Aug 23, 2004
SUMMARY: Do you ever ask customers and prospects what they don't like about your marketing campaigns? Find out how GE Energy gathers insights to improve campaigns, including:
Customer Discovery Process
Field Marketing Staff
Collecting Six Data Points on All Efforts
GE's grown by collecting customer insights and then sharing them with its marketers globally. Here's more on how:
What are the best practices in gathering marketing feedback from customers and prospects?
GE Energy's Voice of the Customer (VOC) program uses three specific tactics to ensure the company maximizes relations with the organizations it serves globally. We talked with Mark Dudzinski, General Manager of Marketing, to learn how the program works:
-> Tool #1. Customer Discovery Process
Customer Discovery involves an in-depth exchange of data between a customer company and GE Energy. "We meet with a customer with a prepared agenda," Dudzinski says. "It's a high level meeting with our customers to speak to them about their concerns about the direction the markets are going, their concerns about optimizing their specific performance."
Dudzinski invites VP level members from each company: people from the corporate office, from headquarters field marketing, from engineering, from sales and/or from corporate research and development. "It's the people who can commit resources to get something done," he says.
The meetings last about six hours plus lunch, with agenda topics that include productivity, sales coverage, products, technology, and communication. Each of the two companies presents their points of view on the topics.
"You get feedback which provides a very good understanding of their needs," he says. "And they get a broader view, too."
Each company winds up with a set of action items. "Usually it's driven around productivity," Dudzinski says, "but sometimes it's around customer needs that drive our product development or sales coverage or how we communicate with that customer."
Dudzinski's team breaks into sub-teams to drive the action items that will improve the relationship with the customer.
This process takes place only with certain customers. "Not all customers want that kind of relationship," he says.
-> Tool #2. Field Marketing (Not Just Sales)
"If you look at 99% of companies, marketing is centralized and sales is distributed," says Dudzinski.
But GE Energy, in addition to centralized marketing, has field marketing members who collect data from customers all over the world. "It's a continual process. We do it by industry, geography, country; it depends what problem we're trying to solve," Dudzinski says.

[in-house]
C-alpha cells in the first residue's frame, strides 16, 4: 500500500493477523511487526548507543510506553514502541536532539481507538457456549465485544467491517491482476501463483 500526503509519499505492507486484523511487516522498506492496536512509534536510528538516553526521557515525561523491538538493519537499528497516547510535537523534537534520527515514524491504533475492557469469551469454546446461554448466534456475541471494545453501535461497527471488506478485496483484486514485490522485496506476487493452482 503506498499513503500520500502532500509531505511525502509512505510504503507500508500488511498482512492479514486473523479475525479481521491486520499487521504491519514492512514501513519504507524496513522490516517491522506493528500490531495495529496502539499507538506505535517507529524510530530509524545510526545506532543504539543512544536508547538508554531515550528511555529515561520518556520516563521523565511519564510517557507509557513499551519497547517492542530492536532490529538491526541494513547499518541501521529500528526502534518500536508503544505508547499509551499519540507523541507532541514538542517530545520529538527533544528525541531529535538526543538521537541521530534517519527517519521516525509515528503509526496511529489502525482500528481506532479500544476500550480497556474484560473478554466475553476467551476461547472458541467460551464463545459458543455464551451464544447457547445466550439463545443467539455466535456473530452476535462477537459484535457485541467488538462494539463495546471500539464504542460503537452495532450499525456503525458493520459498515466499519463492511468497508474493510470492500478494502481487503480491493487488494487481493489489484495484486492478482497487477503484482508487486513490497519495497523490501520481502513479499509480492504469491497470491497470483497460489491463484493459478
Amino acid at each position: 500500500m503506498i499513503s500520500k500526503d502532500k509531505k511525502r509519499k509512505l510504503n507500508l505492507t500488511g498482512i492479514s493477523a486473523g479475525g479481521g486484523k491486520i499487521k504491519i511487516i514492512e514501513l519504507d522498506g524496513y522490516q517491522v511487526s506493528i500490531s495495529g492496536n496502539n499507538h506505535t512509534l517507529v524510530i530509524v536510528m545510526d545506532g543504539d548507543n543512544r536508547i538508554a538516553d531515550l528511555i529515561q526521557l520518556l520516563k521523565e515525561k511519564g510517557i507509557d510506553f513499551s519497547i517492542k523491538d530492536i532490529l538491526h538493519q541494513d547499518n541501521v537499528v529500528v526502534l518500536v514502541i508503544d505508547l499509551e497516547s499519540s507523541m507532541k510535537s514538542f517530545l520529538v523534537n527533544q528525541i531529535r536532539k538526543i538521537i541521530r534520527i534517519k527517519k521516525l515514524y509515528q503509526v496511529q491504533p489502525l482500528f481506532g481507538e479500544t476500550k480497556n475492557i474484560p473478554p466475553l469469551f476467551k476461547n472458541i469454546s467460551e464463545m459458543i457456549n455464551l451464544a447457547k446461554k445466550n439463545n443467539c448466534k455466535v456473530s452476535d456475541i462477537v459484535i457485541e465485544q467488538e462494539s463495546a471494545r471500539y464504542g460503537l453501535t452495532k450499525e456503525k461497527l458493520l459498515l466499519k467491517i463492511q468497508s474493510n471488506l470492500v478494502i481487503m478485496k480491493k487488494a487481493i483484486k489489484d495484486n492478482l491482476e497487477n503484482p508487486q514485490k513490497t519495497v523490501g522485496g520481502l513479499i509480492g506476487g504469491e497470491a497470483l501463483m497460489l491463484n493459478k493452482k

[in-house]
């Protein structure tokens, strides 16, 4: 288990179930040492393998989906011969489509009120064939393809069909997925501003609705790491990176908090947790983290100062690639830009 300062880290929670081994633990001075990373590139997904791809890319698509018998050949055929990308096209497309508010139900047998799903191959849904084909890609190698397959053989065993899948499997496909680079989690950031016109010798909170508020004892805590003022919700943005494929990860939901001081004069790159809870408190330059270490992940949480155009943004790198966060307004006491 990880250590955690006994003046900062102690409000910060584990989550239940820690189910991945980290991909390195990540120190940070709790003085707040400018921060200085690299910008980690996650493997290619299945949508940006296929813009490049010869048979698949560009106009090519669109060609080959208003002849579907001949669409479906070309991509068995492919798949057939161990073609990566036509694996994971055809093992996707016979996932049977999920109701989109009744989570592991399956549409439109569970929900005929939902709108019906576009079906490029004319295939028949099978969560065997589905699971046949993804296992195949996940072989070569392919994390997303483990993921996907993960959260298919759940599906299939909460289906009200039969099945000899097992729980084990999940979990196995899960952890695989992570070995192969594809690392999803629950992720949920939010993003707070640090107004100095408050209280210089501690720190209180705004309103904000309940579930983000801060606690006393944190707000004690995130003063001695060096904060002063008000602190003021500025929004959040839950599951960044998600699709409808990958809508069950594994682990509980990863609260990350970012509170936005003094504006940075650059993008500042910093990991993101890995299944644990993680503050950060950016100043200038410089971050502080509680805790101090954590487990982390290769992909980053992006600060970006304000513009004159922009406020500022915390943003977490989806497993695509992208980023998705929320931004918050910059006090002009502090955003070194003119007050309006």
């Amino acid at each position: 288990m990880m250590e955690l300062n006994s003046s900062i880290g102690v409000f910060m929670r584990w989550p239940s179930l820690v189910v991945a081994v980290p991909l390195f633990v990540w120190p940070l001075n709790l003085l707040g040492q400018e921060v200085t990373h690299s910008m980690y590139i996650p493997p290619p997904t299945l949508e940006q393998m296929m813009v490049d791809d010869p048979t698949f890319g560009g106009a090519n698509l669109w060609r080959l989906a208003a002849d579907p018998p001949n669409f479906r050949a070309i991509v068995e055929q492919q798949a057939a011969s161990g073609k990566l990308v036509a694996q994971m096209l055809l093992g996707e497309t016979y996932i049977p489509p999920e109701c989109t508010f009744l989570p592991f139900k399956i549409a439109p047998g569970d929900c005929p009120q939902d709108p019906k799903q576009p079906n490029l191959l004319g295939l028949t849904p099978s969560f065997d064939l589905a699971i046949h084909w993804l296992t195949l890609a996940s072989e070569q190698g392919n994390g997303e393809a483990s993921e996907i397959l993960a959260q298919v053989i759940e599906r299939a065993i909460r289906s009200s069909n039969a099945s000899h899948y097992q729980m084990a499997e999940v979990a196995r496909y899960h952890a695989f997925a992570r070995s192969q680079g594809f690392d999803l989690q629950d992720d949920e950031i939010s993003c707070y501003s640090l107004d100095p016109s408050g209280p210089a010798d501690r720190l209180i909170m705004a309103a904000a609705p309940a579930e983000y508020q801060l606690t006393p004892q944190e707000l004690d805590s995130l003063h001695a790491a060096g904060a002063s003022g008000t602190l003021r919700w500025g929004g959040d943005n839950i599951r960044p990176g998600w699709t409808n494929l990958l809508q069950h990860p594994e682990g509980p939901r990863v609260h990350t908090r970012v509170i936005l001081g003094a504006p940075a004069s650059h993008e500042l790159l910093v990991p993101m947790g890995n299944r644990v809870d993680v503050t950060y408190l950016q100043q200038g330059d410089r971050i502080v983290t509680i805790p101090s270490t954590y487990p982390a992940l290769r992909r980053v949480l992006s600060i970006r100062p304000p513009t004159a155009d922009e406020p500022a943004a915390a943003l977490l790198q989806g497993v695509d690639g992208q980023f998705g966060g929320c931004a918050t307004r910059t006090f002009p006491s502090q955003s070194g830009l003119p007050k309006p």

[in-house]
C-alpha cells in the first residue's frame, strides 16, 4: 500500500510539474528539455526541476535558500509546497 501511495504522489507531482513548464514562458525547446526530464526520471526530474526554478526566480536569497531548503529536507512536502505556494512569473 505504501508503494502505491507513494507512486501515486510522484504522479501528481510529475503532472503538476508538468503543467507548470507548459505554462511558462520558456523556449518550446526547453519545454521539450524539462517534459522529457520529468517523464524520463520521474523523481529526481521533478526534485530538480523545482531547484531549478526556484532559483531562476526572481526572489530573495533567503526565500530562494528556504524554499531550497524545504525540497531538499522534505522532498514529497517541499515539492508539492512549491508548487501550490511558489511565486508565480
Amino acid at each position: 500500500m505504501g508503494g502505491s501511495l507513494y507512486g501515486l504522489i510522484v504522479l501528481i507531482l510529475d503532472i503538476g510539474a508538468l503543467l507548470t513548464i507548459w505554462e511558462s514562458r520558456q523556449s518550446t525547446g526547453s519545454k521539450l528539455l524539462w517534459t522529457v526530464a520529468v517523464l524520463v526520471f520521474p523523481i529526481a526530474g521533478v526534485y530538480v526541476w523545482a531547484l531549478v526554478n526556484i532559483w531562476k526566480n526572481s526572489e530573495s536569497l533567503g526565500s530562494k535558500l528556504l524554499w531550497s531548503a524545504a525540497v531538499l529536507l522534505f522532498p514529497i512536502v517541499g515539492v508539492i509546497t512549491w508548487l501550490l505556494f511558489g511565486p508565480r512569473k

These marketers strive to answer specific questions posed to them by different areas of the business. "As a marketing leader for one of our businesses, if I wanted to put together a strategy for Romania, I could launch a field marketing person who's already located near there to talk to people, to understand if there's a market for a specific offering."
For example, Dudzinski recently wanted to understand the company's ability to penetrate with transmission-based products in Eastern Europe. "We gave [field marketers] a form with 10 questions to ask VP-level people at companies running the grid for specific countries," he explained.
Other projects allow field marketers to collect data without a structure. "I could say, 'Tell me if there is a market for this particular product in Poland,'" he explains. In that case, field marketers have a specific problem in which they have to use their creativity and contacts to solve it.
Feedback helps not only with product development and distribution, but with messaging. "We were getting feedback from customers telling us the breadth of our product line was not broad enough," he says. That prompted new messaging to the European market that was different from the messaging in North America.
-> Tool #3. Collecting Six Data Points on All Sales Efforts (Both Winners & Losers)
"Every time we win or lose a job, we collect data," Dudzinski says.
Sales reps who collect the data focus on six points: the three things that contributed to winning or losing the job, and the three obstacles they overcame (or didn't overcome) to win or lose the job.
While Dudzinski recognizes that salespeople aren't always the best people to collect data -- "he [might not] say to us, 'Hey, I lost the job because I have a bad relationship with the customer,'" -- he says that overall they're pretty frank, because they know that honest evaluation of each win and loss will help improve his sales.
Sales reps fill out a form on their portable PCs that includes an extensive list of drop-down items, so that all selections are based on the same criteria.
With lost sales, the sales rep generally fills out the form on his own, based on his assessment on what went wrong with the sale. But occasionally, with bigger, more strategic sales, Dudzinski's team asks for a meeting with the customer to explain what went wrong.
"Even when we lose a job we [often] still have a relationship with them in a different product line. In general, they want you to improve," he says, so they're open to talking about the lost sale.
However, remember two things:
a. Don't be defensive. "If you're not defensive, they'll tell you very honestly," he says. "It's great feedback on how your high level value sell wasn't quite right or your references didn't work out or your product offering wasn't right. Customers don't want one supplier -- they want multiple viable suppliers that can all do a good job."
b. Never use the meeting as another sell.
If you want another chance at selling the product or service, you can always ask upfront for another opportunity. Disguising a sales call as a follow-up meeting would (understandably) irritate the customer. You're looking for honest feedback.